In the Ripple litigation, a district judge blasts the SEC for its hypocrisy.
A federal judge in Manhattan has criticized Wall Street’s top law enforcement official for using “hypocritical” litigation strategies in what is being dubbed the century’s biggest Bitcoin trial.
As U.S. Magistrate Judge Sarah Netburn rejected a motion by the Securities & Exchange Board in its legal action against cross-border payments startup Ripple Labs, the characterization was made.
The SEC has charged the cryptocurrency platform with creating XRP, unregistered securities, illegally in order to expand its business and enrich company executives.
In order to clarify the then-developing cryptocurrency market, a former SEC employee gave a speech in 2018. The SEC is attempting to retain private records related to that speech.
William Hinman, the company finance head, argued in the speech that all digital currency other than bitcoin and ether could be unregistered securities and are vulnerable to SEC prosecution. Shortly after, Ripple was accused by the SEC of selling unregistered XRP coins.
The SEC first argued that Hinman’s statement was not intended to provide market direction by the agency, but rather represented the view of one person. Since Judge Netburn ordered that all papers pertaining to the composition of Hinman’s speech be turned over to the court, the agency has revised its position on the nature of Hinman’s speech.
The speech and the related draughts, according to the SEC, contained not just Hinman’s view but also that of the Division of Corporation Finance, making them subject to attorney-client privilege and deserving of confidentiality. Infuriated by the SEC’s shifting interpretation of Hinman’s statement, Netburn issued a ruling on Tuesday requiring the agency to give up the documents to the court, dismissing its request to attorney-client privilege, and passing an exceptionally critical judgement on the agency’s motivations.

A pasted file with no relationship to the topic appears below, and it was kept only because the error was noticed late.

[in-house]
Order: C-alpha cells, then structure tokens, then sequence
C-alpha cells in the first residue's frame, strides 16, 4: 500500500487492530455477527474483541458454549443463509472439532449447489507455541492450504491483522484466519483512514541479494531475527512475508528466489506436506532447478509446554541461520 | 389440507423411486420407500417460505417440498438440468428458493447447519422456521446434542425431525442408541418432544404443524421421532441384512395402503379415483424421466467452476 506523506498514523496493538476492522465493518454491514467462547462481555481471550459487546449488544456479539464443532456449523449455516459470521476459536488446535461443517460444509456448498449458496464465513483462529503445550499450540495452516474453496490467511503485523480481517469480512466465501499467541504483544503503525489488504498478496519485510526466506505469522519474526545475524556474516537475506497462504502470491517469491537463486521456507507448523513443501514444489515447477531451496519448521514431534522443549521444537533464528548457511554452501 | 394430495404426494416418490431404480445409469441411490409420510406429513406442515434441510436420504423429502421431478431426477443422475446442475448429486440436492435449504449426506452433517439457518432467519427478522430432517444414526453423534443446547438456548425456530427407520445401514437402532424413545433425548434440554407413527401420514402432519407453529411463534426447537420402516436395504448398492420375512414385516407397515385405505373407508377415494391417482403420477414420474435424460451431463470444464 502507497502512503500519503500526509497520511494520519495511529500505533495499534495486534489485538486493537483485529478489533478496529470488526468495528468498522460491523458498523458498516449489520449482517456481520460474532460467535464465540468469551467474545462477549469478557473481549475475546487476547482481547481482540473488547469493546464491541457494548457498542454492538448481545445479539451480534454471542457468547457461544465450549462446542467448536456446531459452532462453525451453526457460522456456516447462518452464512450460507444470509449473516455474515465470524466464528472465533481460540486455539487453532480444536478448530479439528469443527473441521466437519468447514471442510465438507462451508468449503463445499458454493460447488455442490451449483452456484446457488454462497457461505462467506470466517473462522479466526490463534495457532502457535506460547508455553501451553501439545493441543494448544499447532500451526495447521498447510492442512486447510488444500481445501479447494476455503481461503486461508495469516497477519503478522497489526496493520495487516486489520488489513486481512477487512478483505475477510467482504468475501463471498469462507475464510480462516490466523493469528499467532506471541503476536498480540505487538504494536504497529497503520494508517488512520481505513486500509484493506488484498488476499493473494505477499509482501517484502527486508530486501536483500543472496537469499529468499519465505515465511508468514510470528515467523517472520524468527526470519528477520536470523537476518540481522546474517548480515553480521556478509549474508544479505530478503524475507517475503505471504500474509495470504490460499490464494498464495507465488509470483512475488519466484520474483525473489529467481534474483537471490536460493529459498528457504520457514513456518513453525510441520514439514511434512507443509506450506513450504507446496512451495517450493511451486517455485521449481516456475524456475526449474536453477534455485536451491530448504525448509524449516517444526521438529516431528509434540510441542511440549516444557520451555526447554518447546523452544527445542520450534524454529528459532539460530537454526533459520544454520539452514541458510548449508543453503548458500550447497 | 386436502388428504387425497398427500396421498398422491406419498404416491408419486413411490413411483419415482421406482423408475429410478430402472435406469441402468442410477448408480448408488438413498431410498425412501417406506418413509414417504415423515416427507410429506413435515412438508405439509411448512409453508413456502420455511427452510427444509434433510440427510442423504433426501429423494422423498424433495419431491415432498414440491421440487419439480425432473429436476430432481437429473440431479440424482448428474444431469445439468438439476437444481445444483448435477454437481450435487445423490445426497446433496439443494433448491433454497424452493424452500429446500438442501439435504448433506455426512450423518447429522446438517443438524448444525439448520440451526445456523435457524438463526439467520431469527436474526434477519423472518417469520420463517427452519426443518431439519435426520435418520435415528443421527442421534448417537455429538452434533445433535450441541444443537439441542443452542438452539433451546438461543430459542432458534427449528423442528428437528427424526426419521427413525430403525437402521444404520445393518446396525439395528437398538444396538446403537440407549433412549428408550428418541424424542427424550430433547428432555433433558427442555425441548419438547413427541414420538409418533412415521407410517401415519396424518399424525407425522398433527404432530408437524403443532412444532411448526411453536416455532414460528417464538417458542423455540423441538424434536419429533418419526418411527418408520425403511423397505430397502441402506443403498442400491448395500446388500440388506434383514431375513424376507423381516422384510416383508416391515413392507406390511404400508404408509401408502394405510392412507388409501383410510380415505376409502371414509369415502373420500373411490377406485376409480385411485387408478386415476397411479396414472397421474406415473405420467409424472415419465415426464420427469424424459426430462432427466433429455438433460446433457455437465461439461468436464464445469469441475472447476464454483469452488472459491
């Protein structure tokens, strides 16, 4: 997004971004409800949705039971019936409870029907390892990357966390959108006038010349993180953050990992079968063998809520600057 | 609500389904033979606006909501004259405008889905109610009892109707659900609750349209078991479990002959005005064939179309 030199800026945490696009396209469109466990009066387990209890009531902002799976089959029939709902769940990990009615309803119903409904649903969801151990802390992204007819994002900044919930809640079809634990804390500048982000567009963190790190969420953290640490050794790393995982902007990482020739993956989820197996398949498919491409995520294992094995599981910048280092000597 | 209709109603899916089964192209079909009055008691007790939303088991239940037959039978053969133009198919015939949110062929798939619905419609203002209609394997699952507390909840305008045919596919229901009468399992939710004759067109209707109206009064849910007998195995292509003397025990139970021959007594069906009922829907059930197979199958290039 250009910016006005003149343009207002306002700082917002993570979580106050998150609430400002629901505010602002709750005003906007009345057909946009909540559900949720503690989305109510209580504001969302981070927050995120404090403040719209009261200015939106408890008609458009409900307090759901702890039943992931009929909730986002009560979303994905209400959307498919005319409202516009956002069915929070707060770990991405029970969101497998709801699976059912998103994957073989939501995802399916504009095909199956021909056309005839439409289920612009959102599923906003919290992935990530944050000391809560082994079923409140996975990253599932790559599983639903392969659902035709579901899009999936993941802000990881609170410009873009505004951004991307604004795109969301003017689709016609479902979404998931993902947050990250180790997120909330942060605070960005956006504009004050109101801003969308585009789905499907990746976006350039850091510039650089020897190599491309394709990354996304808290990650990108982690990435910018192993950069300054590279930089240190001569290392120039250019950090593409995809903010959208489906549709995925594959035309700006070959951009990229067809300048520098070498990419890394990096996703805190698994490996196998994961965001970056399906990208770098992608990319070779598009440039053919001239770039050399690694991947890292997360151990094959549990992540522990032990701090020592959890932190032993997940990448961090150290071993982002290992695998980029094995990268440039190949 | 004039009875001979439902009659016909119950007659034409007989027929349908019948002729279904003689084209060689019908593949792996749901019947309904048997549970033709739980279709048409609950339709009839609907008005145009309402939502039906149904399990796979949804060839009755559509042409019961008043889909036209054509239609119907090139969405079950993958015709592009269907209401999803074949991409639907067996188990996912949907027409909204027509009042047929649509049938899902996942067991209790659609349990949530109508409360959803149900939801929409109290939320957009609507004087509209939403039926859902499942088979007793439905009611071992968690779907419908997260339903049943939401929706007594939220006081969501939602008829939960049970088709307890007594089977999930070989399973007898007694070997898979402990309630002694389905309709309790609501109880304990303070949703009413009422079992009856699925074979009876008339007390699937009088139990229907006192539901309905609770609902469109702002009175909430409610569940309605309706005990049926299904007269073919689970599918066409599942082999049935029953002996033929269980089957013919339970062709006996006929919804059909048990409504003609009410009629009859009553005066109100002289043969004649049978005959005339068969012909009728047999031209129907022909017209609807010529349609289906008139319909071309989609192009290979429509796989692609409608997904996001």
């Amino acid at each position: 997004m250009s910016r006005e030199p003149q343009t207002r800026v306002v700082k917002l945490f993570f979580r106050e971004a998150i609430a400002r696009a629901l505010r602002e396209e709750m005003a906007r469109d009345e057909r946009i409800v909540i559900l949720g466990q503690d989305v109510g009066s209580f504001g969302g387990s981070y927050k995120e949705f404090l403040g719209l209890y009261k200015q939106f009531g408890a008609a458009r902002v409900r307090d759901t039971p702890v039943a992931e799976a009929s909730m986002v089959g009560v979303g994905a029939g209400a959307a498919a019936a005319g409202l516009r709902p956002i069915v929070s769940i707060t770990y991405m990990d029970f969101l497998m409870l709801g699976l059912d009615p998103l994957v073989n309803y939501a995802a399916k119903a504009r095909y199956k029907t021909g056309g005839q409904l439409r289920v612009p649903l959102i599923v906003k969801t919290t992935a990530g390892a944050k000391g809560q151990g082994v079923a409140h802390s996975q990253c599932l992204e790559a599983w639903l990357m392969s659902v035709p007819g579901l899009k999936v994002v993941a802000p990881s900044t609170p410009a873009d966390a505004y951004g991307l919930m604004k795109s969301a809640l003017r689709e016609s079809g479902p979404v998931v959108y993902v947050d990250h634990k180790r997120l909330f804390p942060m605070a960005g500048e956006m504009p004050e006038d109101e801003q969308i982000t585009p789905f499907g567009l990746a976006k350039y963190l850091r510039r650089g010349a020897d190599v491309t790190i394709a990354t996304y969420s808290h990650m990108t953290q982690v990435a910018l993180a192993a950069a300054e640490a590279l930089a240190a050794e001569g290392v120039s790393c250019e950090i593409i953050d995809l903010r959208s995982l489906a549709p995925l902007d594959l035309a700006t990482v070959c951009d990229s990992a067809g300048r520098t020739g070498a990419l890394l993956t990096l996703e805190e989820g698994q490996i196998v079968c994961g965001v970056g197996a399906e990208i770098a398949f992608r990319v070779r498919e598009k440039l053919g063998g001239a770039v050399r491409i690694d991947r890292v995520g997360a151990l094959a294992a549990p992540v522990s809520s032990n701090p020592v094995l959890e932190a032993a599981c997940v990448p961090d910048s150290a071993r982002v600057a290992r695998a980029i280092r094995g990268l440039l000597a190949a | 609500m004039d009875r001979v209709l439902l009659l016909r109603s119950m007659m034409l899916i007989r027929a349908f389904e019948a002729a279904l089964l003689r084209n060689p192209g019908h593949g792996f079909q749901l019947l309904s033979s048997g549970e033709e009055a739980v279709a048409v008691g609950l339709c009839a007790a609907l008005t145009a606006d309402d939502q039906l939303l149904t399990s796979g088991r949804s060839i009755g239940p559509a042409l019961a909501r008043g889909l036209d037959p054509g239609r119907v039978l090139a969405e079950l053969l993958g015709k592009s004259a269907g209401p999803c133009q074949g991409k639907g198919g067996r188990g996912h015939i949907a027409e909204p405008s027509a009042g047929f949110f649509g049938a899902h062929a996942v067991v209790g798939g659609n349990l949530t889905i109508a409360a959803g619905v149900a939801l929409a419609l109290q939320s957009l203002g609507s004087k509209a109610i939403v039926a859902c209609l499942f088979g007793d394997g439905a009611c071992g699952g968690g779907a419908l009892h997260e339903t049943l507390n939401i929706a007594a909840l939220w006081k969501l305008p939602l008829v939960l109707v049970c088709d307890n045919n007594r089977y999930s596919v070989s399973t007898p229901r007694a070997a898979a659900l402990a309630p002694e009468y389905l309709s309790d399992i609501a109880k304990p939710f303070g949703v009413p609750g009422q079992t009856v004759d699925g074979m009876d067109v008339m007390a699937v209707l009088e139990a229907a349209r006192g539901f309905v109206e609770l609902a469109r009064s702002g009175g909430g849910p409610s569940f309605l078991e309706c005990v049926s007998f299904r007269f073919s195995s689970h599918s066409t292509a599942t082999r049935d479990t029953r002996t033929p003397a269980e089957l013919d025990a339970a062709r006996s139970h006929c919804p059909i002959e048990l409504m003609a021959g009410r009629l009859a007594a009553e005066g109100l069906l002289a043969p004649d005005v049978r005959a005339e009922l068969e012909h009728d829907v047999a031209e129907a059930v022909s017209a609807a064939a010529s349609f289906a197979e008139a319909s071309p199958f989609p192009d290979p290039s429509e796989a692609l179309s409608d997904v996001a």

“The SEC is adopting it’s own litigation positions to further its desired goal and not out of a faithful allegiance to the law,” said Netburn. “The hypocrisy in arguing to a court, on the one hand, that the speech is not relevant to the market’s understanding of how or whether the SEC will regulate cryptocurrency and, on either hand, that Hinman sought and obtained legal advice from SEC counsel in drafting his speech.”
An SEC spokesperson was silent. Ripple was silent. No one could get in touch with Bill Hinman for comment.
As the last official move of Trump SEC chief Jay Clayton, Ripple has contended that versions of Hinman’s speech were forwarded to several SEC members for their approval and will demonstrate the commission’s hazy thinking in launching the case two years later.
The lawsuit is still being litigated by Gary Gensler, a Biden appointment who replaced Clayton, and if it is won, it may have significant regulatory repercussions for the $1 trillion crypto market.
The SEC’s legislative power in the cryptocurrency space has been hazy; a resounding victory in the Ripple case might pave the way for more SEC action. In contrast, a victory for Ripple would represent a significant defeat in Gensler’s efforts to control the “wild west” of investment.
The draughts of Hinman’s speech and other pertinent documents are important pieces of evidence, according to the ripple attorneys, and they may also show that the SEC improperly singled out the company for regulatory action.